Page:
Retail is one of the most price-sensitive markets, which means that IP and integrated technologies are still in the minority. Steps are currently being taken to increase the market penetration. However, as retailers range in budgets and needs, criteria such as ease-of-use must be met and the value of the system better explained before more adoption can take place.
Analog systems currently dominate retail applications, even as companies begin to move towards IP. "In today's competitive retail environment, it is unreasonable to expect retailers to immediately discard these existing technology investments," said David Gorman, COO and Executive VP at VuIT Communications. "IP offerings must be compatible with legacy video systems, in order for users to enjoy the benefits of a complete network video solution."
Smaller retailers do not have the budget for expensive network cameras. "In the grocery space, margins for security systems are in the 1- to 2-percent reach," said Derek Rodner, VP of Marketing and Product Strategy of Agilence. "They don't have a lot of money to play with, so oftentimes they'll go for the cheapest solution."
With so much analog infrastructure, most systems are hybrid installations, with analog and network cameras linked to hybrid DVRs, said Raymond Weijts, Marketing Manager for Recorders and Storage at Bosch Security Systems. A typical retail environment can deploy as few as four cameras to more than 64.
In larger retail applications, business intelligence enhanced by IP-based systems is much more visible. "Some chains have created an ROI for IP-based video surveillance simply from the savings of better staffing levels," said Scott Thomas, Global Director of Market Development for Retail and Banking at Genetec.
However, the biggest challenge to enterprise video integration is that many retailers do not have sufficient bandwidth, Thomas said.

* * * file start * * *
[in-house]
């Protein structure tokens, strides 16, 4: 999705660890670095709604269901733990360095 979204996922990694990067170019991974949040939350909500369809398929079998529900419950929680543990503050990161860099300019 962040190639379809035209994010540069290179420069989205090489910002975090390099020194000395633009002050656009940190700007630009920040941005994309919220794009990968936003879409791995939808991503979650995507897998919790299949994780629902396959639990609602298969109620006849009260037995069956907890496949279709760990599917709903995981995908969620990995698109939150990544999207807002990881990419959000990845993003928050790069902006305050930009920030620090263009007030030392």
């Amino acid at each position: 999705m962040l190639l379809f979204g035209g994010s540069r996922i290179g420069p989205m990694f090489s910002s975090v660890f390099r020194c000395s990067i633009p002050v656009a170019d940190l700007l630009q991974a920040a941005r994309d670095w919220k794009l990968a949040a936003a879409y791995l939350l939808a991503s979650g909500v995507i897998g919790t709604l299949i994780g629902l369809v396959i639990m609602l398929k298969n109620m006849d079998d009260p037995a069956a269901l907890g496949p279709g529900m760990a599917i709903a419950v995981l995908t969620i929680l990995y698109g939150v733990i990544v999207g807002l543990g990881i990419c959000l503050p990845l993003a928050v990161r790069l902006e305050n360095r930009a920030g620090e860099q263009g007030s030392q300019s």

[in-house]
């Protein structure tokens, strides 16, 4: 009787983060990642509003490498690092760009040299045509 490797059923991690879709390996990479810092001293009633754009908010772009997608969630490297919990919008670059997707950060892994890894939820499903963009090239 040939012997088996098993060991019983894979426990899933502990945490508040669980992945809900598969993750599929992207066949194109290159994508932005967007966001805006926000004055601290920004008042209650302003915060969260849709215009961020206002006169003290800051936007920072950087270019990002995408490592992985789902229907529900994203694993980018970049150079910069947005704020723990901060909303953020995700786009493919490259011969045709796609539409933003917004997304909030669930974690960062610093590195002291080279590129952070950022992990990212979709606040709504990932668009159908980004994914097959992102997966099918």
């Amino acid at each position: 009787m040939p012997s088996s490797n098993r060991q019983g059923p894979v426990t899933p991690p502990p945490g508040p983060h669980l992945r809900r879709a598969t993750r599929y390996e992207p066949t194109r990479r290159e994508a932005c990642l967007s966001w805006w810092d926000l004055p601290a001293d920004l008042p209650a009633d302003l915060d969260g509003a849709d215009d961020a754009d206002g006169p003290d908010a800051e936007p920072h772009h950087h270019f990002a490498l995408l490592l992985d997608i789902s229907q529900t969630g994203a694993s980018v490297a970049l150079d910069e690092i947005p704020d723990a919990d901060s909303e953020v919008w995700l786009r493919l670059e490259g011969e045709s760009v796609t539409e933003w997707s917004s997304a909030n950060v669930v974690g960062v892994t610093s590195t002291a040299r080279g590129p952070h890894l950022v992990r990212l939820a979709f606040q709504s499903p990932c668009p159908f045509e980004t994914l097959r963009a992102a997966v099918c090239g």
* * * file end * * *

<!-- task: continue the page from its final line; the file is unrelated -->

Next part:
Most networks run on old equipment, which cannot handle the bandwidth required for streaming video. In demanding installations, a gigabit network is the minimum, Weijts said.
Separate networks are recommended for video surveillance systems, due to the traffic volume and impact on other networked systems, such as access control, PoS systems and so on, said Brian Leland, VP of North American Sales at Samsung Security.
Retailers with multiple locations analyze data centrally, requiring sufficient upstream capabilities from each store. "Intelligent codecs help reduce the amount of data, but you still cannot squeeze high-resolution video from one camera into a 512 kilobit DSL line, let alone multiple cameras," said Wolfgang Ritter, Director of Sales and Marketing at Intelligent Security Systems.
Customers need to know network architecture and bandwidth requirements. "Helping customers understand the benefits of segmenting video networks from normal data networks is more important than ever, as voice-over-IP systems are entering the market," said Huw Edwards, MD of iCode Systems. "This means that with more data from different systems on the network, video surveillance performance can suffer."
Most retailers in Europe do not have the network infrastructure necessary for IP video. "Those that do, have to prioritize the applications they choose to centralize," said Paul Everett, Research Director for the U.S. at IMS Research.
Only about 25 percent of retailers report PoS and video surveillance integration, said John Honovich, founder of IPVideomarket.info, in a prepared statement. "Given the almost universal use of PoS and video surveillance in retail, this is notably, but not surprisingly, low."
Integration between these two systems has been difficult because of incompatible DVR and PoS systems, Honovich continued.
The average retail chain uses multiple systems — access control, intrusion and fire alarms, electronic article surveillance (EAS), PoS, video analytics and so on — all with separate user interfaces, Thomas said.
For convergence in logistics, scanned barcodes of parcels, pallets or containers can be linked to video footage. "You can document the movement of an individual parcel across several warehouses like this," said Roland Feil, Director of Sales at Dallmeier electronic. If a parcel disappears, users can trace it by barcode scans and corresponding video footage.
Overall, systems are linked and operate side by side, rather than deeply integrated. APIs and SDKs are mandatory for communication between systems.
Connecting PoS and video is the next step for retailers. "This helps locate deviations in PoS, investigate and find the corresponding transaction caught on video," said Johan Akesson, Director of Business Development in the Retail Sector at Axis Communications.